Sorry Paris Accord. US Economy Grows While Reducing C02 Emissions

P. Gardner Goldsmith | July 12, 2018

Remember when the dinosaur pop media threw fits of ultra-fear and rancorous anger upon finding out that President Trump was pulling out of the Paris Climate Accord – an “accord” that was not a treaty, was founded on fraudulent and manipulated data, and was merely a back door to a worldwide tax on the use of energy?

Yeah, we remember, as well.

So it’s worth mentioning to all the hand-wringers and politically motivated “scientists” out there that a new report from the US Energy Information Administration shows that while the productive output of the US rose over the past year, the amount of carbon that the economy emitted into the atmosphere decreased. Yes, that’s correct. As American productivity rose, overall carbon emissions decreased, and per capita levels dropped to their lowest levels in 67 years; that's while carbon emissions increased globally.

As Michael Bastasch reports for The Daily Caller:

The Energy Information Administration’s (EIA) latest energy report shows U.S. carbon dioxide emissions are the lowest they’ve been since 1992, and that per-capita emissions are the lowest since 1950. The U.S. emitted 15.6 metric tons of CO2 per person in 1950. After rising for decades, it’s declined in recent years to 15.8 metric tons per person in 2017, the lowest measured levels in 67 years.

How you doin’, there, Europe?

Bastasch observes:

In the last year, U.S. emissions fell more than 0.5 percent while European emissions rose 1.5 percent, according to BP world energy data— an ironic turn of events given Europe’s shaming of Trump for leaving the Paris climate accord.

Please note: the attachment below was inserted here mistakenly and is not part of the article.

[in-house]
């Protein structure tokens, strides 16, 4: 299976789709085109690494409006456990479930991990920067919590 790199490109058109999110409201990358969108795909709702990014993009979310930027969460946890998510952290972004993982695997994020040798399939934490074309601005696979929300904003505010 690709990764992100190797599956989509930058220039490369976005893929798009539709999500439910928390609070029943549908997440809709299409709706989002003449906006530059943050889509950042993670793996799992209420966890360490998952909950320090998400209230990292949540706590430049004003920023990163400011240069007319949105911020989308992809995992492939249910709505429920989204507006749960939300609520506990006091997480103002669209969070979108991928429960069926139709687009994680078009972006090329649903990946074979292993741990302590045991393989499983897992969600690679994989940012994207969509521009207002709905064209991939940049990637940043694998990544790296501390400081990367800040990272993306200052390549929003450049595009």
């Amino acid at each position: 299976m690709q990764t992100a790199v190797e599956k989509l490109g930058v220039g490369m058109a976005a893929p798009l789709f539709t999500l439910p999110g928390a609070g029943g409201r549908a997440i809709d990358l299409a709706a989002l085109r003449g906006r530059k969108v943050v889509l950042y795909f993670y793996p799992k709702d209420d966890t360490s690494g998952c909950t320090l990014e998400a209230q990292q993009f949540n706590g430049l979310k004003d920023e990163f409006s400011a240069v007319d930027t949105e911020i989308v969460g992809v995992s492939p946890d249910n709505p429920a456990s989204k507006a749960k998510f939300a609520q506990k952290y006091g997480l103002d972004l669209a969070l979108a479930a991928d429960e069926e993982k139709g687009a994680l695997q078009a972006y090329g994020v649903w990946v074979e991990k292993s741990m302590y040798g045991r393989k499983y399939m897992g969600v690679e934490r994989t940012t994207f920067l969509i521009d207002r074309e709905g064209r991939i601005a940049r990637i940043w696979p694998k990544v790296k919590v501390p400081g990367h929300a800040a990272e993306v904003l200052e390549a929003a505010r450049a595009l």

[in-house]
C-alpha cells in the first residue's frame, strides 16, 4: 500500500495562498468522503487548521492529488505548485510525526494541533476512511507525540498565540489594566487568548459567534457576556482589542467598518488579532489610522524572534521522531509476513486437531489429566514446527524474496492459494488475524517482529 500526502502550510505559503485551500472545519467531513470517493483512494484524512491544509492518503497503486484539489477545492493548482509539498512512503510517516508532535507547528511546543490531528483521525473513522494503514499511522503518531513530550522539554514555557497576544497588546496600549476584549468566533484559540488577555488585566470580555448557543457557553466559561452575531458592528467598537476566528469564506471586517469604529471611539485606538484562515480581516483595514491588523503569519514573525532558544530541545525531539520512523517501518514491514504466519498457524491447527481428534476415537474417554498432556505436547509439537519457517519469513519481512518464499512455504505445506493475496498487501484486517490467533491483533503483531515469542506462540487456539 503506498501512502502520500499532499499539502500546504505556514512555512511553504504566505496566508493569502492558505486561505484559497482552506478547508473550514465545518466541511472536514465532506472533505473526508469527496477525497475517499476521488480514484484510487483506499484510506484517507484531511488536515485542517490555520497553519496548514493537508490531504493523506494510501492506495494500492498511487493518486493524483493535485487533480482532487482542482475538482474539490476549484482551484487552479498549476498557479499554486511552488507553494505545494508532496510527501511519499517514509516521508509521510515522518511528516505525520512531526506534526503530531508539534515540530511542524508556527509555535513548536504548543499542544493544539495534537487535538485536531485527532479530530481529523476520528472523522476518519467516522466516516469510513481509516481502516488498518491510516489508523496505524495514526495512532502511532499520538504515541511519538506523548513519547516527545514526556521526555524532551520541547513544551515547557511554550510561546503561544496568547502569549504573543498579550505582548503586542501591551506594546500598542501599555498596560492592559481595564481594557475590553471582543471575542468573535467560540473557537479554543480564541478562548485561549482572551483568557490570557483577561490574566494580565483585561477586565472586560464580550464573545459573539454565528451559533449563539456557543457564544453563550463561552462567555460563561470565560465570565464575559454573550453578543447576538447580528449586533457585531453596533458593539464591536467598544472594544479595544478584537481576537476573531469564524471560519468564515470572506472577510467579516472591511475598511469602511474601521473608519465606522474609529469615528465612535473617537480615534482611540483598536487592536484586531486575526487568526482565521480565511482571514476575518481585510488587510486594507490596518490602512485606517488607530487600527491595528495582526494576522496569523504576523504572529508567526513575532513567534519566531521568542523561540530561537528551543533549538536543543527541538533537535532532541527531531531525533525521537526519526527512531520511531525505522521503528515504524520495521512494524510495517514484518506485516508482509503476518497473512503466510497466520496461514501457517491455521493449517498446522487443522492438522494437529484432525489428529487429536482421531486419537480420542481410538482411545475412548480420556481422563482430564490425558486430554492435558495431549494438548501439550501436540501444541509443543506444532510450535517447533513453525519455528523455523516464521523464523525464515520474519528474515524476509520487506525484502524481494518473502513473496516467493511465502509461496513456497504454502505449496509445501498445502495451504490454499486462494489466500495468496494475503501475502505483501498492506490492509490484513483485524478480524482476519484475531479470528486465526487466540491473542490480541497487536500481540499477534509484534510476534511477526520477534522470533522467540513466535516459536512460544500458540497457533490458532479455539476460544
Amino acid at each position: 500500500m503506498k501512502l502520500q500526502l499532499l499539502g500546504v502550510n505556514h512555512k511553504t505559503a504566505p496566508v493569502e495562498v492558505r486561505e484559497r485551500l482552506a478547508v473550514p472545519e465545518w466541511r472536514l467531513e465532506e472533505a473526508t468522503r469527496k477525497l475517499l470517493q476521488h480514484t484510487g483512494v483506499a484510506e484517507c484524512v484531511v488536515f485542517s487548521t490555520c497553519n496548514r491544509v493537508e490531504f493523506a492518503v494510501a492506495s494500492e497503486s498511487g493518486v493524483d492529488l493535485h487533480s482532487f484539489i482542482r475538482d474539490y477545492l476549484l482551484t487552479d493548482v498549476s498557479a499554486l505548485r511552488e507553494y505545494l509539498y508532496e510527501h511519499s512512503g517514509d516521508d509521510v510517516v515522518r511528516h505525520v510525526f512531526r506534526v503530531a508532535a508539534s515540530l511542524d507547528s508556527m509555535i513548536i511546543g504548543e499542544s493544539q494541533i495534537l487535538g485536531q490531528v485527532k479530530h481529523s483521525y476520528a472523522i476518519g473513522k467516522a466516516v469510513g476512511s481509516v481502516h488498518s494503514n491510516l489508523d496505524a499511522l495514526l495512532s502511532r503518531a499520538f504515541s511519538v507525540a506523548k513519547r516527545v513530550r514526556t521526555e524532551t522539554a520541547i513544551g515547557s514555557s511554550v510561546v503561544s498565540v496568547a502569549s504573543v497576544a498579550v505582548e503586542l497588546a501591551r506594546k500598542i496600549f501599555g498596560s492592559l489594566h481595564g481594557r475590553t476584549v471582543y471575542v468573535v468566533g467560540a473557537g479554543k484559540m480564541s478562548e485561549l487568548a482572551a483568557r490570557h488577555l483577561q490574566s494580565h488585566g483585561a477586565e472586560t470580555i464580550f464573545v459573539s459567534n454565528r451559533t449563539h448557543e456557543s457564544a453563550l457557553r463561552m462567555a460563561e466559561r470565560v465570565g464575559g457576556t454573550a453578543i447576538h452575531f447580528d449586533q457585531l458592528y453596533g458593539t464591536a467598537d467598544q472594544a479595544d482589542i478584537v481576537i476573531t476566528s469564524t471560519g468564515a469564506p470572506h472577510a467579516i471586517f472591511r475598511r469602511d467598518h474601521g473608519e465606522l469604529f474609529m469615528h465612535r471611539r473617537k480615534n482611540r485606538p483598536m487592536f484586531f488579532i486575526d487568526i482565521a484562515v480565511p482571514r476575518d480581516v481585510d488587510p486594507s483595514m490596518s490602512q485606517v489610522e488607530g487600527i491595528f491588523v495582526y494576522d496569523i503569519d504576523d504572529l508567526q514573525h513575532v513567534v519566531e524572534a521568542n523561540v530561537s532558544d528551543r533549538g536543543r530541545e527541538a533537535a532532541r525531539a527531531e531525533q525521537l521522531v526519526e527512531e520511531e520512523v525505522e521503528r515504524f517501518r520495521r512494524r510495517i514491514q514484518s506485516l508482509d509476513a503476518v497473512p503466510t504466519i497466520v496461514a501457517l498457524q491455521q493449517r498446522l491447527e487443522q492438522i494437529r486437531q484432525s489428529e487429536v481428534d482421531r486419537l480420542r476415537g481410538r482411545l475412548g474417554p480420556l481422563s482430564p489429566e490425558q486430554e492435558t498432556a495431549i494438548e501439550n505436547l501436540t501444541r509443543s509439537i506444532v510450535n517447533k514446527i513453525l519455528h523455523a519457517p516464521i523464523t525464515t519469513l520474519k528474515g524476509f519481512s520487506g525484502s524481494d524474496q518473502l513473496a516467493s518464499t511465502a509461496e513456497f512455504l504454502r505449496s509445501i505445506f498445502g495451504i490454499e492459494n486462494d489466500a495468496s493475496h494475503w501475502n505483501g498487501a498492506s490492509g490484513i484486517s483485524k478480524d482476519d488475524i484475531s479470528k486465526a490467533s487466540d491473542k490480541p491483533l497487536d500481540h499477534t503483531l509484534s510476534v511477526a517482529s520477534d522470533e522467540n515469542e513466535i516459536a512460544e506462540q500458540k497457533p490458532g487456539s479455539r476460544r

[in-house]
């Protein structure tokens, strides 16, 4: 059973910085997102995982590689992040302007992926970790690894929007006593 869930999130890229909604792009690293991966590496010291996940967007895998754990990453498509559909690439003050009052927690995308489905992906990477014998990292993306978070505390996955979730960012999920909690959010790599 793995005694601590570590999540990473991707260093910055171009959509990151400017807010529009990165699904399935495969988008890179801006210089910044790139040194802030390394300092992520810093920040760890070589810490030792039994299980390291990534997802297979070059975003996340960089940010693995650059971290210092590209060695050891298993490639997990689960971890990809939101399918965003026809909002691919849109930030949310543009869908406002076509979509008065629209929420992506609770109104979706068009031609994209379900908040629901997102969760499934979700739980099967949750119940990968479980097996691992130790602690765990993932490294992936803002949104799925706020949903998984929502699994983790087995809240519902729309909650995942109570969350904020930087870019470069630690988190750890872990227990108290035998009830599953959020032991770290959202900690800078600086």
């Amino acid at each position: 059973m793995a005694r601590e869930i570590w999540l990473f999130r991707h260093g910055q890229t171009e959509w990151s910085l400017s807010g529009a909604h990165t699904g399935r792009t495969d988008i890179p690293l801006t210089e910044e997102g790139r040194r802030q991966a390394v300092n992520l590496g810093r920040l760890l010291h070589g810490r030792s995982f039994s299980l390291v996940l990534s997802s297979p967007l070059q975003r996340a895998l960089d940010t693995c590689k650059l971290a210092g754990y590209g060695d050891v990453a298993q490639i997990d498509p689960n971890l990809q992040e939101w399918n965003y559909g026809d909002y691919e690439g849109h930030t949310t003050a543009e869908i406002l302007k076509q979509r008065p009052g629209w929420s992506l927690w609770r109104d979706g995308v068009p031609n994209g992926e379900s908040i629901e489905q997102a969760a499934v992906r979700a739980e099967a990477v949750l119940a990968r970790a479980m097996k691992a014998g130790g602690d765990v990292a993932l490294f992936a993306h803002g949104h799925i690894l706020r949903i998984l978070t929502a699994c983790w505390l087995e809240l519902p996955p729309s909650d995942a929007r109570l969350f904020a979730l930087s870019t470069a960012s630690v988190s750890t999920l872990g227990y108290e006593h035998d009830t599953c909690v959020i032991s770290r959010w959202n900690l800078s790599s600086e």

Indeed. Now, why would the US carbon emissions go down even as GDP increased?


It’s almost as if there’s some kind of built-in system… Some kind of…

Profit and loss incentive to--


To use less energy per unit, or unit-time, in order to reduce costs and give the consumer more for his or her money and efforts?

Hold on now.

Ya mean that the old axiom of economics going back to the Paleolithic still applies to human endeavor? People create tools – both physical and non-physical – in order to decrease their toil and maximize their effort? They discard the things that require more energy and more toil, and generally keep the things that decrease their costs in time, money, and effort? Sellers compete against each other to decrease costs to consumers, thus attracting more sales than if they were less efficient?

How can that possibly be?

It’s almost as if the entire trend of human endeavor has been towards pleasing consumers by giving them more for less – including giving them better living standards for less energy…

But how can that be? It wasn’t mandated by an “accord”! It wasn’t produced from the brains of think-tankers or political parties. It came from the people, from human interaction and freedom.

How is that possible?

As Bastasch notes:

One long-term trend is the natural decline in emissions per unit of economic output, or GDP. EIA data shows the ratio has declined from 1,091 metric tons of CO2 emissions per unit of GDP in 1950 to 301 metric tons in 2017.

Adam Smith and Ludwig von Mises win again.

Sorry NOAA. Sorry CNN. Sorry Paris.

And this isn’t even to touch upon their faulty claims that man-made CO2 emissions on Earth work in the same way as on Venus to trap heat.

You can’t mandate well-being. Well-being is subjective, and only through the marketplace can people express to providers of goods and services what helps them best. Competing sellers work to offer those things at ever-decreasing cost, and one of those costs is the use of energy. Hence, business people try to use less of it to produce their goods. Economics is about economizing, leaving cash and resources left over to do even more good for humanity.


The parasites at the Paris Climate Accord gathering only know how to take and dictate. Choice is not in their lexicon.

So it’s a pleasure to show them what people do when left to their own devices.